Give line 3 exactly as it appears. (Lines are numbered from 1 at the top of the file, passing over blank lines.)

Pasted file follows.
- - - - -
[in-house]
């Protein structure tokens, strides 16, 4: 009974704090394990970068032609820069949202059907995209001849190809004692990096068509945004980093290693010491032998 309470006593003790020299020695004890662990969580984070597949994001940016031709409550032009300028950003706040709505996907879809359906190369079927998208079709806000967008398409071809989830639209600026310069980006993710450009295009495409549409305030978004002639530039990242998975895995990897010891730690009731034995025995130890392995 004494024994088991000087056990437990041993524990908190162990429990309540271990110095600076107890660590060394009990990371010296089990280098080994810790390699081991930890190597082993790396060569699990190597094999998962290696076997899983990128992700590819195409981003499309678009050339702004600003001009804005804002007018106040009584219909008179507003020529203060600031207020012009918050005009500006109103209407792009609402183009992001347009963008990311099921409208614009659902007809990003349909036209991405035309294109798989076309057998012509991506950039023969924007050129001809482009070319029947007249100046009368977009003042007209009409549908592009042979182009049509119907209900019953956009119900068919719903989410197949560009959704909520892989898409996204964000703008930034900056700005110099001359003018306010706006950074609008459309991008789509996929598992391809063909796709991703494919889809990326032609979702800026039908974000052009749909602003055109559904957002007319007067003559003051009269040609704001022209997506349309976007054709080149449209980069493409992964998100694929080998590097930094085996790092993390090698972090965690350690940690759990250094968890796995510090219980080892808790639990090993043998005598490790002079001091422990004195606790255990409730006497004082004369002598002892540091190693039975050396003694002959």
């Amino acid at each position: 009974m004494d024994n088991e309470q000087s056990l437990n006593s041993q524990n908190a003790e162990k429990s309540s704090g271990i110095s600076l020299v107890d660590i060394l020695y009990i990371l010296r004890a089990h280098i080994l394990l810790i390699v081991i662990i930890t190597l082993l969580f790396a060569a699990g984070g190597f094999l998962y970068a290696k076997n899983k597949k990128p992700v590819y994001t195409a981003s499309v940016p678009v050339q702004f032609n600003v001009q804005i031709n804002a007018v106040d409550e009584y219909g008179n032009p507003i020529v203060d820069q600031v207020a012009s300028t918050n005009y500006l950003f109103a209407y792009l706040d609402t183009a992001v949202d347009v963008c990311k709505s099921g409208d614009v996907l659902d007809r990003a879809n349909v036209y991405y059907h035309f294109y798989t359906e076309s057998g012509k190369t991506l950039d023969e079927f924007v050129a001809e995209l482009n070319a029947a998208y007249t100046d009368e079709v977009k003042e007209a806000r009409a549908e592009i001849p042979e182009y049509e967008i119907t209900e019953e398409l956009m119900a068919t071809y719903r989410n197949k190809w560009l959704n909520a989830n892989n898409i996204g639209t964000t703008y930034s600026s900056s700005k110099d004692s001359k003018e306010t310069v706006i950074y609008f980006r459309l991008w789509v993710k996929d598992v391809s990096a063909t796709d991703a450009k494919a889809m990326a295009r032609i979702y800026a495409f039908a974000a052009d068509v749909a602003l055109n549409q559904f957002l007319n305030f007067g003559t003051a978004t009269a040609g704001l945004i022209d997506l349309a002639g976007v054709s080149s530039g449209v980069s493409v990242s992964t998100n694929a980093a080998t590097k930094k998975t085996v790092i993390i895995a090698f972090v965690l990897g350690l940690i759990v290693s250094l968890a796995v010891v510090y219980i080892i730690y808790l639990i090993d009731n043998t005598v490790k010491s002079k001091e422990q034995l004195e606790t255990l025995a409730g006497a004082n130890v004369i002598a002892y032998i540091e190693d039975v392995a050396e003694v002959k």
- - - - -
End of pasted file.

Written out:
């Amino acid at each position: 009974m004494d024994n088991e309470q000087s056990l437990n006593s041993q524990n908190a003790e162990k429990s309540s704090g271990i110095s600076l020299v107890d660590i060394l020695y009990i990371l010296r004890a089990h280098i080994l394990l810790i390699v081991i662990i930890t190597l082993l969580f790396a060569a699990g984070g190597f094999l998962y970068a290696k076997n899983k597949k990128p992700v590819y994001t195409a981003s499309v940016p678009v050339q702004f032609n600003v001009q804005i031709n804002a007018v106040d409550e009584y219909g008179n032009p507003i020529v203060d820069q600031v207020a012009s300028t918050n005009y500006l950003f109103a209407y792009l706040d609402t183009a992001v949202d347009v963008c990311k709505s099921g409208d614009v996907l659902d007809r990003a879809n349909v036209y991405y059907h035309f294109y798989t359906e076309s057998g012509k190369t991506l950039d023969e079927f924007v050129a001809e995209l482009n070319a029947a998208y007249t100046d009368e079709v977009k003042e007209a806000r009409a549908e592009i001849p042979e182009y049509e967008i119907t209900e019953e398409l956009m119900a068919t071809y719903r989410n197949k190809w560009l959704n909520a989830n892989n898409i996204g639209t964000t703008y930034s600026s900056s700005k110099d004692s001359k003018e306010t310069v706006i950074y609008f980006r459309l991008w789509v993710k996929d598992v391809s990096a063909t796709d991703a450009k494919a889809m990326a295009r032609i979702y800026a495409f039908a974000a052009d068509v749909a602003l055109n549409q559904f957002l007319n305030f007067g003559t003051a978004t009269a040609g704001l945004i022209d997506l349309a002639g976007v054709s080149s530039g449209v980069s493409v990242s992964t998100n694929a980093a080998t590097k930094k998975t085996v790092i993390i895995a090698f972090v965690l990897g350690l940690i759990v290693s250094l968890a796995v010891v510090y219980i080892i730690y808790l639990i090993d009731n043998t005598v490790k010491s002079k001091e422990q034995l004195e606790t255990l025995a409730g006497a004082n130890v004369i002598a002892y032998i540091e190693d039975v392995a050396e003694v002959k």